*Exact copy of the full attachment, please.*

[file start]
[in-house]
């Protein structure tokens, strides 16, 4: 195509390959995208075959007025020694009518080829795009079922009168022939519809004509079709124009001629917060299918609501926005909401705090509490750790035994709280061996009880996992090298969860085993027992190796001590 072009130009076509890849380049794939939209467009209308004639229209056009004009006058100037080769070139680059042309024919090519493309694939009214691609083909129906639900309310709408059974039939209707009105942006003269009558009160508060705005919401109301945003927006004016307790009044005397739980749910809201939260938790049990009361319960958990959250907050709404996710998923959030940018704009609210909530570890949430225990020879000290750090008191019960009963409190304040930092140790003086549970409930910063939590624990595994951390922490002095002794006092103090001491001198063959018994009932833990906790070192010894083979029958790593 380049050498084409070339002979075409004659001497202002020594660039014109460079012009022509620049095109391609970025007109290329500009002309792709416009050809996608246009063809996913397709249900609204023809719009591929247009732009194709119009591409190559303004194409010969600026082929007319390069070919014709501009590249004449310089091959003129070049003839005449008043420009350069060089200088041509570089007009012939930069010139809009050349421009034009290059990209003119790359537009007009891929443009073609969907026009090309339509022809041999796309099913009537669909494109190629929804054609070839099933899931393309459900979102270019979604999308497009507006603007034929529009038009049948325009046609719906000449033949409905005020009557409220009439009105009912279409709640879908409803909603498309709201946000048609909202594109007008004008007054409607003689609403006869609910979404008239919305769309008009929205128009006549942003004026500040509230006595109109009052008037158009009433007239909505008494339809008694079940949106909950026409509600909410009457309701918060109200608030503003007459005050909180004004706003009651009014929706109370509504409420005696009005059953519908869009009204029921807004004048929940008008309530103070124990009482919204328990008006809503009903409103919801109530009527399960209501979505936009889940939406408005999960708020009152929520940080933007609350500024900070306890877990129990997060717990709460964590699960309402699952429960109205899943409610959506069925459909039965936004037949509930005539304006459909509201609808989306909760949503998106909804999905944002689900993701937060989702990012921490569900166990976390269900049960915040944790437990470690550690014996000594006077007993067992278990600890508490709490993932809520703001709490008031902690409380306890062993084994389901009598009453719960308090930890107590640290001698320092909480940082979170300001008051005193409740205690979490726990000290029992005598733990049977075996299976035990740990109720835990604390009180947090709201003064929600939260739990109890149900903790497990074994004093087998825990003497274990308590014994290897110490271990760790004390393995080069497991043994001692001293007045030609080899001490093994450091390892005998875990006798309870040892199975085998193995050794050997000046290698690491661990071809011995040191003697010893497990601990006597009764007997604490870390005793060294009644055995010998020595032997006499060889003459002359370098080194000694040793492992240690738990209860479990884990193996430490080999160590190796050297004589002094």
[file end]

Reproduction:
[in-house]
């Protein structure tokens, strides 16, 4: 195509390959995208075959007025020694009518080829795009079922009168022939519809004509079709124009001629917060299918609501926005909401705090509490750790035994709280061996009880996992090298969860085993027992190796001590 072009130009076509890849380049794939939209467009209308004639229209056009004009006058100037080769070139680059042309024919090519493309694939009214691609083909129906639900309310709408059974039939209707009105942006003269009558009160508060705005919401109301945003927006004016307790009044005397739980749910809201939260938790049990009361319960958990959250907050709404996710998923959030940018704009609210909530570890949430225990020879000290750090008191019960009963409190304040930092140790003086549970409930910063939590624990595994951390922490002095002794006092103090001491001198063959018994009932833990906790070192010894083979029958790593 380049050498084409070339002979075409004659001497202002020594660039014109460079012009022509620049095109391609970025007109290329500009002309792709416009050809996608246009063809996913397709249900609204023809719009591929247009732009194709119009591409190559303004194409010969600026082929007319390069070919014709501009590249004449310089091959003129070049003839005449008043420009350069060089200088041509570089007009012939930069010139809009050349421009034009290059990209003119790359537009007009891929443009073609969907026009090309339509022809041999796309099913009537669909494109190629929804054609070839099933899931393309459900979102270019979604999308497009507006603007034929529009038009049948325009046609719906000449033949409905005020009557409220009439009105009912279409709640879908409803909603498309709201946000048609909202594109007008004008007054409607003689609403006869609910979404008239919305769309008009929205128009006549942003004026500040509230006595109109009052008037158009009433007239909505008494339809008694079940949106909950026409509600909410009457309701918060109200608030503003007459005050909180004004706003009651009014929706109370509504409420005696009005059953519908869009009204029921807004004048929940008008309530103070124990009482919204328990008006809503009903409103919801109530009527399960209501979505936009889940939406408005999960708020009152929520940080933007609350500024900070306890877990129990997060717990709460964590699960309402699952429960109205899943409610959506069925459909039965936004037949509930005539304006459909509201609808989306909760949503998106909804999905944002689900993701937060989702990012921490569900166990976390269900049960915040944790437990470690550690014996000594006077007993067992278990600890508490709490993932809520703001709490008031902690409380306890062993084994389901009598009453719960308090930890107590640290001698320092909480940082979170300001008051005193409740205690979490726990000290029992005598733990049977075996299976035990740990109720835990604390009180947090709201003064929600939260739990109890149900903790497990074994004093087998825990003497274990308590014994290897110490271990760790004390393995080069497991043994001692001293007045030609080899001490093994450091390892005998875990006798309870040892199975085998193995050794050997000046290698690491661990071809011995040191003697010893497990601990006597009764007997604490870390005793060294009644055995010998020595032997006499060889003459002359370098080194000694040793492992240690738990209860479990884990193996430490080999160590190796050297004589002094």